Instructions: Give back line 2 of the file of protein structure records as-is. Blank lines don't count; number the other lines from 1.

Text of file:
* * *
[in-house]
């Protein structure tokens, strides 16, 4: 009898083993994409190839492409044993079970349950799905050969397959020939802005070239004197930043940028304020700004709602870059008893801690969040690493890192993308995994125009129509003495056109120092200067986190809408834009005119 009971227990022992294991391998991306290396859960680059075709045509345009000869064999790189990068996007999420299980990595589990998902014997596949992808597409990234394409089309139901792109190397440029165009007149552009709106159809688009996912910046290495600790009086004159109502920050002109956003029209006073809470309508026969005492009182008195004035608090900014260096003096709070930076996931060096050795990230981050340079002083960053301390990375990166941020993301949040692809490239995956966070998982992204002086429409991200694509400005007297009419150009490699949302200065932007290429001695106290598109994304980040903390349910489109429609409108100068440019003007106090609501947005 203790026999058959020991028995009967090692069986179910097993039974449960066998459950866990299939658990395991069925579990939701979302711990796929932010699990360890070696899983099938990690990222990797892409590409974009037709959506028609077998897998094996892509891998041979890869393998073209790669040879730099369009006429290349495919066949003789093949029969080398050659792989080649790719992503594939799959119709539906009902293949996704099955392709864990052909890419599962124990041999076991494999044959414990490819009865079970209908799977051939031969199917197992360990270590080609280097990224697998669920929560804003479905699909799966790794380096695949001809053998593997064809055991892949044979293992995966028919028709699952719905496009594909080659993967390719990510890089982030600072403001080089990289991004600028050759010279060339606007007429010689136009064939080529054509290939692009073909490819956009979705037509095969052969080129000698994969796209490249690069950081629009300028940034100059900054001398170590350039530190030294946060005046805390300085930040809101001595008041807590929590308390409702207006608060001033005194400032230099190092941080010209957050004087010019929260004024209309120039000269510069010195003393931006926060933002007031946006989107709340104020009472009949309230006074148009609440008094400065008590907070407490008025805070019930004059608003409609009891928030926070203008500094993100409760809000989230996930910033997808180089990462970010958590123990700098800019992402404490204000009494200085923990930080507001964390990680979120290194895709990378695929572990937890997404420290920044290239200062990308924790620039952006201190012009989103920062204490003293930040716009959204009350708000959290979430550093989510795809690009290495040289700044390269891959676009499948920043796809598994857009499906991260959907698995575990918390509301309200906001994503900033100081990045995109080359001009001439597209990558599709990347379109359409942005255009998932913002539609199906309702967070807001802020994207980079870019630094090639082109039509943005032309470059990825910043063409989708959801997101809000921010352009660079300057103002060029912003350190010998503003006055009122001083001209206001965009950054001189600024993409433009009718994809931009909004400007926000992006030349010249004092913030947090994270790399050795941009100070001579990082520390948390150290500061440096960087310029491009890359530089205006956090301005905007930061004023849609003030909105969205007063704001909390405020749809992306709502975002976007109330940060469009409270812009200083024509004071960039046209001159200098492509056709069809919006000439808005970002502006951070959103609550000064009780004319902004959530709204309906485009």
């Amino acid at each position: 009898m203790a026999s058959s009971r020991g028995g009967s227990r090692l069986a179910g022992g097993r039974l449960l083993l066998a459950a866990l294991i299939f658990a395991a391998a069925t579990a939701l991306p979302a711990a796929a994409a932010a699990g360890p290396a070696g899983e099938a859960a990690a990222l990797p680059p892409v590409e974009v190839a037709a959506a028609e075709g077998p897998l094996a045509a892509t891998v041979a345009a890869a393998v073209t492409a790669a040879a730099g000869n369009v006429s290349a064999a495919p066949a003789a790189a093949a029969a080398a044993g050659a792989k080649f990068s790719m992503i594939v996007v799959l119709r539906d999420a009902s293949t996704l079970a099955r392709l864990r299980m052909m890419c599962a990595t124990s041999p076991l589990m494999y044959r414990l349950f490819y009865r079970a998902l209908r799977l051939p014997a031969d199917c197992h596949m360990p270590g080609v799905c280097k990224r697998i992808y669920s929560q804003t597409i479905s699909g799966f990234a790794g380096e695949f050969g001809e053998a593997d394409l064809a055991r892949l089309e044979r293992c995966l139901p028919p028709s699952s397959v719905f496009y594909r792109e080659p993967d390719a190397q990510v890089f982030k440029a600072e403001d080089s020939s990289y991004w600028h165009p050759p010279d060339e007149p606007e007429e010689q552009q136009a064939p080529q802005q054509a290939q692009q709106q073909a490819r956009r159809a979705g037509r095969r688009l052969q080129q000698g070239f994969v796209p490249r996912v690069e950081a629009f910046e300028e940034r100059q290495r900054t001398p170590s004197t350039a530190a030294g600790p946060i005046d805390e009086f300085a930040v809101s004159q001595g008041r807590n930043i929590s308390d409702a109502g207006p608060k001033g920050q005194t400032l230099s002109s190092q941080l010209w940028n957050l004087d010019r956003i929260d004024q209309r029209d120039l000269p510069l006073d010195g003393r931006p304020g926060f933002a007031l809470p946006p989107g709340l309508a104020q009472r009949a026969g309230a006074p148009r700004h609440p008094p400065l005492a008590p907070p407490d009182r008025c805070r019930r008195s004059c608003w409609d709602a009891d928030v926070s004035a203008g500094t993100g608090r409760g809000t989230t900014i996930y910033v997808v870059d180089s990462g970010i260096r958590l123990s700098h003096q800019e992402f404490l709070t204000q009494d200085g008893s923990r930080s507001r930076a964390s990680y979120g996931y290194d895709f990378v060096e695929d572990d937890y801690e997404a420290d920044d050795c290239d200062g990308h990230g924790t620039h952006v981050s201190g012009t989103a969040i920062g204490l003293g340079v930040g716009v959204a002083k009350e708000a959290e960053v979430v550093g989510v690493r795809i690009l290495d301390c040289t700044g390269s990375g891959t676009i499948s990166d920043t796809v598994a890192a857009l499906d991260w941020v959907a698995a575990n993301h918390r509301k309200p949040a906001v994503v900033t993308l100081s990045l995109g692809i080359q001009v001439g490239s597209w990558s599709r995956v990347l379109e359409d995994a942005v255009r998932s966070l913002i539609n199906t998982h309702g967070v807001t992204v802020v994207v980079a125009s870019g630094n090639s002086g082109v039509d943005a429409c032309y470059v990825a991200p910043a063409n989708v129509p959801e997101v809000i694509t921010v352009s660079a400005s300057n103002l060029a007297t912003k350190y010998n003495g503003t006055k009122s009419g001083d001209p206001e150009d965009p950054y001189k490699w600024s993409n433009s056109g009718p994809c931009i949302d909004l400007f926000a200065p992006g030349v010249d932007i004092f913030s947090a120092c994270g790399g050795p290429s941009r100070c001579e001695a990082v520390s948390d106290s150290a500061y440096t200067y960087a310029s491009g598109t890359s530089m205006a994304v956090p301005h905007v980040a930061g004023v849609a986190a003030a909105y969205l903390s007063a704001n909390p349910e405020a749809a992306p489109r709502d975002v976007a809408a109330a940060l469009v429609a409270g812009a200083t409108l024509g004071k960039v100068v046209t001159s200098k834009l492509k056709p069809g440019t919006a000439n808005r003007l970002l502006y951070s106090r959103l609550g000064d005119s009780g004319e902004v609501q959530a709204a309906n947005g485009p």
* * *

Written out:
């Protein structure tokens, strides 16, 4: 009898083993994409190839492409044993079970349950799905050969397959020939802005070239004197930043940028304020700004709602870059008893801690969040690493890192993308995994125009129509003495056109120092200067986190809408834009005119 009971227990022992294991391998991306290396859960680059075709045509345009000869064999790189990068996007999420299980990595589990998902014997596949992808597409990234394409089309139901792109190397440029165009007149552009709106159809688009996912910046290495600790009086004159109502920050002109956003029209006073809470309508026969005492009182008195004035608090900014260096003096709070930076996931060096050795990230981050340079002083960053301390990375990166941020993301949040692809490239995956966070998982992204002086429409991200694509400005007297009419150009490699949302200065932007290429001695106290598109994304980040903390349910489109429609409108100068440019003007106090609501947005 203790026999058959020991028995009967090692069986179910097993039974449960066998459950866990299939658990395991069925579990939701979302711990796929932010699990360890070696899983099938990690990222990797892409590409974009037709959506028609077998897998094996892509891998041979890869393998073209790669040879730099369009006429290349495919066949003789093949029969080398050659792989080649790719992503594939799959119709539906009902293949996704099955392709864990052909890419599962124990041999076991494999044959414990490819009865079970209908799977051939031969199917197992360990270590080609280097990224697998669920929560804003479905699909799966790794380096695949001809053998593997064809055991892949044979293992995966028919028709699952719905496009594909080659993967390719990510890089982030600072403001080089990289991004600028050759010279060339606007007429010689136009064939080529054509290939692009073909490819956009979705037509095969052969080129000698994969796209490249690069950081629009300028940034100059900054001398170590350039530190030294946060005046805390300085930040809101001595008041807590929590308390409702207006608060001033005194400032230099190092941080010209957050004087010019929260004024209309120039000269510069010195003393931006926060933002007031946006989107709340104020009472009949309230006074148009609440008094400065008590907070407490008025805070019930004059608003409609009891928030926070203008500094993100409760809000989230996930910033997808180089990462970010958590123990700098800019992402404490204000009494200085923990930080507001964390990680979120290194895709990378695929572990937890997404420290920044290239200062990308924790620039952006201190012009989103920062204490003293930040716009959204009350708000959290979430550093989510795809690009290495040289700044390269891959676009499948920043796809598994857009499906991260959907698995575990918390509301309200906001994503900033100081990045995109080359001009001439597209990558599709990347379109359409942005255009998932913002539609199906309702967070807001802020994207980079870019630094090639082109039509943005032309470059990825910043063409989708959801997101809000921010352009660079300057103002060029912003350190010998503003006055009122001083001209206001965009950054001189600024993409433009009718994809931009909004400007926000992006030349010249004092913030947090994270790399050795941009100070001579990082520390948390150290500061440096960087310029491009890359530089205006956090301005905007930061004023849609003030909105969205007063704001909390405020749809992306709502975002976007109330940060469009409270812009200083024509004071960039046209001159200098492509056709069809919006000439808005970002502006951070959103609550000064009780004319902004959530709204309906485009």